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Not A Dirty Word
Saurav Jha believes it is time India seriously considered nuclear power as an energy alternative.
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The Upside Down Book Of Nuclear Power
The Upside Down Book Of Nuclear Power
By
Saurav Jha
Harper Collins | Pages: 220 | Price: Rs 250

Their names conjure up images of endearing, affectionate figures. But there was nothing lovable about Little Boy and Fat Man. The two atomic bombs devastated Hiroshima and Nagasaki more than 60 years ago, ensuring that the word ‘nuclear’ would always be associated with fear and death. And, even as the nuclear energy industry struggled to overcome that bias, the Chernobyl accident happened, in 1986. Naturally, the fear and loathing continued.

But things are changing. Today, like it or not, there’s a nuclear renaissance underway, as concerns escalate over climate change and the depletion of fossil-fuel reserves. For a world eternally seeking new energy sources, nuclear power seems the only sensible option—it’s clean, reliable and available in plenty. But, to accept it, the world needs to shed its fears and look at it objectively—something easier said than done.

Saurav Jha understands that driving home the benefits of nuclear energy is an uphill task. The Upside Down Book Of Nuclear Power is his attempt to demystify this esoteric subject. Often, politicians and lobbyists exploit the fact that most people do not understand this complex technology. Jha’s book clears many of the cobwebs, churning out hard numbers and facts to break down preconceived notions. The tone is easy and conversational, making it seem more like a beachside read rather than the preachy lecture a reader expects.

Some of the numbers Jha dishes out are striking. Consider the figures that show how energy starved India is. At present, only 55% of households in India have electricity. The country’s per capita power consumption stands at 631kWh while the global average is 2,429 kWh. China generates six times more electricity than India. True, it is endowed with considerable coal and water resources, but given the concerns over global warming, China has also been expediting construction of nuclear plants.

While nuclear power generates a mere 2-3% of electricity in Brazil, China and India, it accounts for 20% of the US’s total power-generation capacity. In France, “the hotbed of Left Wing activism”, that capacity is at an incredible 80%. Even in Japan, the only country to have experienced a nuclear strike, nuclear power accounts for 30-40% of the country’s installed capacity.

Jha traces this relationship between energy and development to build a solid case for the nuclear industry getting the importance it deserves. He compares it with renewables and finds nuclear energy better because of its ability to provide non-stop power for a longer period. But Jha doesn’t say nuclear power is the only answer. Instead, he says, that the way forward is to have an energy basket with multiple options. India has to install power-generation capacity to about 800 GWe (Giga Watt electric) by 2032 to eliminate the demand-supply gap that is expected to result by then, if the economy grows 9% annually. Compare this to our existing capacity of just over 150 GWe, and it is clear that we need to act fast.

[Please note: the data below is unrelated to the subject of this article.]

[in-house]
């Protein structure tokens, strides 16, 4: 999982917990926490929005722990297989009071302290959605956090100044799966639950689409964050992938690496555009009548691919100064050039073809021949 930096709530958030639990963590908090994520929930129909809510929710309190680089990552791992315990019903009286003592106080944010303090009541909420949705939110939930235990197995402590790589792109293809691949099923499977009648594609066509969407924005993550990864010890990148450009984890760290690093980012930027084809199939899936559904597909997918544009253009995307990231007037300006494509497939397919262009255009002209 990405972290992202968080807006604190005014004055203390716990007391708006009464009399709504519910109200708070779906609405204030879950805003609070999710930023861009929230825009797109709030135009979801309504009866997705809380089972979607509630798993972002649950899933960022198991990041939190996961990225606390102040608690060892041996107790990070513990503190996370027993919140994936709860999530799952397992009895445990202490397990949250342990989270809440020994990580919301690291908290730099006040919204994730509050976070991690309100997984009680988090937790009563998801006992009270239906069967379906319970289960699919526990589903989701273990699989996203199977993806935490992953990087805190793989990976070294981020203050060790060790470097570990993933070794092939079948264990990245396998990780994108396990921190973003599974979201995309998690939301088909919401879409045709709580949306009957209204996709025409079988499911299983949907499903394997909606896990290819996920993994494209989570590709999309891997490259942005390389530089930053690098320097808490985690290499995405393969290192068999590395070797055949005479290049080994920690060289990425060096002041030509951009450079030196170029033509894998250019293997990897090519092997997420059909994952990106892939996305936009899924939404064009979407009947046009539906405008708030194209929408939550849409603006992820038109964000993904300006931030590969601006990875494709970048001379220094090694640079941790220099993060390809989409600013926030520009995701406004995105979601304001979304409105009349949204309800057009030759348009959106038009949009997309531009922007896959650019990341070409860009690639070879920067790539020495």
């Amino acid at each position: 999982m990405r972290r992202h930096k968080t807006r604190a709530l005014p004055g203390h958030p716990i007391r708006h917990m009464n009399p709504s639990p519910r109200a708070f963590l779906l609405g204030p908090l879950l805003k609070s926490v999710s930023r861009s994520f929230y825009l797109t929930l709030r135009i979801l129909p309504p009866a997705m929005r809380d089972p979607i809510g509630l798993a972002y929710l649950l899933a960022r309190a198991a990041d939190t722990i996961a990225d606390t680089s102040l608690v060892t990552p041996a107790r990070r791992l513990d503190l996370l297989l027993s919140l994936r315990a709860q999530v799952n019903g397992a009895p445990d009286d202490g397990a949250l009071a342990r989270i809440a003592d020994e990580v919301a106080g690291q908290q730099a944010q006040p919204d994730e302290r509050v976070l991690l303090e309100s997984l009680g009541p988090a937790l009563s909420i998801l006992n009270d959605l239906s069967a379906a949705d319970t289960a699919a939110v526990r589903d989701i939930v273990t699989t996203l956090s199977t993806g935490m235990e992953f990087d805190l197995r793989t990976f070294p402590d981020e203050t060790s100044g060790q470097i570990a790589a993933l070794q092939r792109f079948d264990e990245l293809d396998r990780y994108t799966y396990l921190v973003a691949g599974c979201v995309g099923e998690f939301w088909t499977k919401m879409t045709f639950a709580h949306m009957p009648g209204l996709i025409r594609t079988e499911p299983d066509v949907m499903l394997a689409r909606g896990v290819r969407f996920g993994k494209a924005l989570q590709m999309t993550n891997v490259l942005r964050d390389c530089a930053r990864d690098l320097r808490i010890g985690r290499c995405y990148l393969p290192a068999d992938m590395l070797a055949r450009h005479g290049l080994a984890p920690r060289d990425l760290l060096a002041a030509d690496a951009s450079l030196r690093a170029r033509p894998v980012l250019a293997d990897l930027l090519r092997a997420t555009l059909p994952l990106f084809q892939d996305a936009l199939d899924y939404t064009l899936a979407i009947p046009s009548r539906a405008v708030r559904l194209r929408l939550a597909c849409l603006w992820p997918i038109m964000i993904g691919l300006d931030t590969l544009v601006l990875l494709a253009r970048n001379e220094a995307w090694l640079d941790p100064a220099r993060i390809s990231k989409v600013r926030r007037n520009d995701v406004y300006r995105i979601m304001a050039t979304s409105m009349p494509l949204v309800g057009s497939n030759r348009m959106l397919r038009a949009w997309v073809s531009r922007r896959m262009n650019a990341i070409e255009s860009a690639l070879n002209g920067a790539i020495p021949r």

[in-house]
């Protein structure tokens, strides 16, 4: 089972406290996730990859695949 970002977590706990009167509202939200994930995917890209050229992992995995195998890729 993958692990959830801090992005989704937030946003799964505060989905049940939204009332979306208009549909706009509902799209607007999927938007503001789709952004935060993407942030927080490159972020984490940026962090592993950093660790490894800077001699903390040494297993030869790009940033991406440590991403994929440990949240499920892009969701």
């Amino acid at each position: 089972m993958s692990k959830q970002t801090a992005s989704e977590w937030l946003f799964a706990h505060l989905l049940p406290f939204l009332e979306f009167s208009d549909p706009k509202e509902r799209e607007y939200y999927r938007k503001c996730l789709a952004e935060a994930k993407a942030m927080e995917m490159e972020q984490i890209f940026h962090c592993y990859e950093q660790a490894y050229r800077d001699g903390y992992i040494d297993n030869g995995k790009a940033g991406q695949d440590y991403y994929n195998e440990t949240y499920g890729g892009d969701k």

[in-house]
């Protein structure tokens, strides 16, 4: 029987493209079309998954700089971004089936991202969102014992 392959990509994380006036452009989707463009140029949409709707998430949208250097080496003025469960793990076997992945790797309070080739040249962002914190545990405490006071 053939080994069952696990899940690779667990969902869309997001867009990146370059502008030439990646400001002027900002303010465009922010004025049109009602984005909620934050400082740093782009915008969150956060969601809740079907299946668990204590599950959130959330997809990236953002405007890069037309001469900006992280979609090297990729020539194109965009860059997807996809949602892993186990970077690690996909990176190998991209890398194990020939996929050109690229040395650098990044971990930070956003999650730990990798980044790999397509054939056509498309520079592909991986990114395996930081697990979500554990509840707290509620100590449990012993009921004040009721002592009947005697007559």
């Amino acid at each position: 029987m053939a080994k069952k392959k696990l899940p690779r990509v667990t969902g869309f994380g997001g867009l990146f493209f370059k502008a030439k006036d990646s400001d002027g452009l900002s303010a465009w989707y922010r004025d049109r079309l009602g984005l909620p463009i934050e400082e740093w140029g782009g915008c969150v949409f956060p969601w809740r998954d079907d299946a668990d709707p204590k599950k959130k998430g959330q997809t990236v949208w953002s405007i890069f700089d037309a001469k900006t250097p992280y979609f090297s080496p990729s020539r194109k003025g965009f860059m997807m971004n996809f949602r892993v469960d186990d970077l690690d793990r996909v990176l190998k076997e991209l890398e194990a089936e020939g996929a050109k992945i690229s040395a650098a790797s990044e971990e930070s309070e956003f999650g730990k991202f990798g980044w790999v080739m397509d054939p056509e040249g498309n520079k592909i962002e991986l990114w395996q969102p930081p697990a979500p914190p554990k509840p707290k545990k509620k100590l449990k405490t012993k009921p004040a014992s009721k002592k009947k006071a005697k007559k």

The book touches on every aspect of the subject—history, technology, economics, geopolitics and policies. Of particular interest is the chapter on the history of nuclear power in India, which talks about the thinkers and scientists who first dared to dream of building a nuclear India. These were the men who helped the country make great strides in the development of various nuclear technologies.

The only time Jha sounds unconvincing is when he is dealing with the single biggest drawback of nuclear power: radioactive waste. His argument: radioactive wastes accounts for less than 1% of the total industrial toxic waste in countries with nuclear power. Coal burning produces some 280 million tonnes of ash a year, a lot of it containing low levels of radioactive materials. But, the fact is: even the most modern reactors are still working on ways to dispose radioactive waste, including burying it underground and even beneath the sea floor.

Perhaps it’s not really fair to blame Jha for not offering concrete solutions to a problem that nuclear power-reliant countries are still grappling with. But in a country where irradiation machines from universities end up in scrapyards and lead to the deaths of garbage collectors, it may take a while for people to develop trust the safety of nuclear power. And to embrace it thereafter.

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